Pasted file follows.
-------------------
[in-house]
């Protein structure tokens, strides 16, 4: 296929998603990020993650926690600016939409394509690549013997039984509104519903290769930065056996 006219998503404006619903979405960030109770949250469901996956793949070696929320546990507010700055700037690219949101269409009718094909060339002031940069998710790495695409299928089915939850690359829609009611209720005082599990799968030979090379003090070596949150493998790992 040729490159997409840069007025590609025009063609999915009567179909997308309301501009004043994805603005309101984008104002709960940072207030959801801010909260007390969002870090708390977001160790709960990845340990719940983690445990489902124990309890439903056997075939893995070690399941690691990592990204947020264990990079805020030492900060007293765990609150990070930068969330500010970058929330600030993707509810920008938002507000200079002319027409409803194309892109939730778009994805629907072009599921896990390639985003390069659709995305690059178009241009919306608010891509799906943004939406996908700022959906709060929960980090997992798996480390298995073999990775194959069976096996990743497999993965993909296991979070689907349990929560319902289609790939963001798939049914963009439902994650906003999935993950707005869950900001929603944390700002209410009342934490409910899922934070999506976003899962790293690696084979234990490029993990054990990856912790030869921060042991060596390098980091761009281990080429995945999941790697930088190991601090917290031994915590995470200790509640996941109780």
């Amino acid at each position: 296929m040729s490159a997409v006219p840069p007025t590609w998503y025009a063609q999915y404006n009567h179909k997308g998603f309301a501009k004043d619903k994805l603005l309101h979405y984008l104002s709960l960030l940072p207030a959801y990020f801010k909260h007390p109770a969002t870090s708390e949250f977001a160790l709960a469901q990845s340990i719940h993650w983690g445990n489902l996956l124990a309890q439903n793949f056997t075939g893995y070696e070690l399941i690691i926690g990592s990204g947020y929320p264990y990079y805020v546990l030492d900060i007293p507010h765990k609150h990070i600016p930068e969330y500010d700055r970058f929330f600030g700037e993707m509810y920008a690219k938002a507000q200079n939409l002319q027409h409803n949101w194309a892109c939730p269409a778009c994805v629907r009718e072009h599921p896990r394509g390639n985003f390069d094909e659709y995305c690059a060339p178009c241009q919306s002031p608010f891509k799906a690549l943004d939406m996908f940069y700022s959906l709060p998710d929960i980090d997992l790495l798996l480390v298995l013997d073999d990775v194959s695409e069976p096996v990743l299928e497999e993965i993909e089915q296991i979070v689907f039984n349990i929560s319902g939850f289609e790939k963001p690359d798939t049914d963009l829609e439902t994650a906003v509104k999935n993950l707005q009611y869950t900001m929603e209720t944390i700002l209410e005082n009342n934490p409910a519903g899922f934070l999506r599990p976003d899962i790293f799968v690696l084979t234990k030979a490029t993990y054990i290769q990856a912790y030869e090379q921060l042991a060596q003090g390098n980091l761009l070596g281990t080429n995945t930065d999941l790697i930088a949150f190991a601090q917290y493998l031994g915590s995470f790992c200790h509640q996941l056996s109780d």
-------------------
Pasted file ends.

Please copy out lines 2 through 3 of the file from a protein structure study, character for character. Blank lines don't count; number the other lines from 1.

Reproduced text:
């Protein structure tokens, strides 16, 4: 296929998603990020993650926690600016939409394509690549013997039984509104519903290769930065056996 006219998503404006619903979405960030109770949250469901996956793949070696929320546990507010700055700037690219949101269409009718094909060339002031940069998710790495695409299928089915939850690359829609009611209720005082599990799968030979090379003090070596949150493998790992 040729490159997409840069007025590609025009063609999915009567179909997308309301501009004043994805603005309101984008104002709960940072207030959801801010909260007390969002870090708390977001160790709960990845340990719940983690445990489902124990309890439903056997075939893995070690399941690691990592990204947020264990990079805020030492900060007293765990609150990070930068969330500010970058929330600030993707509810920008938002507000200079002319027409409803194309892109939730778009994805629907072009599921896990390639985003390069659709995305690059178009241009919306608010891509799906943004939406996908700022959906709060929960980090997992798996480390298995073999990775194959069976096996990743497999993965993909296991979070689907349990929560319902289609790939963001798939049914963009439902994650906003999935993950707005869950900001929603944390700002209410009342934490409910899922934070999506976003899962790293690696084979234990490029993990054990990856912790030869921060042991060596390098980091761009281990080429995945999941790697930088190991601090917290031994915590995470200790509640996941109780």
């Amino acid at each position: 296929m040729s490159a997409v006219p840069p007025t590609w998503y025009a063609q999915y404006n009567h179909k997308g998603f309301a501009k004043d619903k994805l603005l309101h979405y984008l104002s709960l960030l940072p207030a959801y990020f801010k909260h007390p109770a969002t870090s708390e949250f977001a160790l709960a469901q990845s340990i719940h993650w983690g445990n489902l996956l124990a309890q439903n793949f056997t075939g893995y070696e070690l399941i690691i926690g990592s990204g947020y929320p264990y990079y805020v546990l030492d900060i007293p507010h765990k609150h990070i600016p930068e969330y500010d700055r970058f929330f600030g700037e993707m509810y920008a690219k938002a507000q200079n939409l002319q027409h409803n949101w194309a892109c939730p269409a778009c994805v629907r009718e072009h599921p896990r394509g390639n985003f390069d094909e659709y995305c690059a060339p178009c241009q919306s002031p608010f891509k799906a690549l943004d939406m996908f940069y700022s959906l709060p998710d929960i980090d997992l790495l798996l480390v298995l013997d073999d990775v194959s695409e069976p096996v990743l299928e497999e993965i993909e089915q296991i979070v689907f039984n349990i929560s319902g939850f289609e790939k963001p690359d798939t049914d963009l829609e439902t994650a906003v509104k999935n993950l707005q009611y869950t900001m929603e209720t944390i700002l209410e005082n009342n934490p409910a519903g899922f934070l999506r599990p976003d899962i790293f799968v690696l084979t234990k030979a490029t993990y054990i290769q990856a912790y030869e090379q921060l042991a060596q003090g390098n980091l761009l070596g281990t080429n995945t930065d999941l790697i930088a949150f190991a601090q917290y493998l031994g915590s995470f790992c200790h509640q996941l056996s109780d």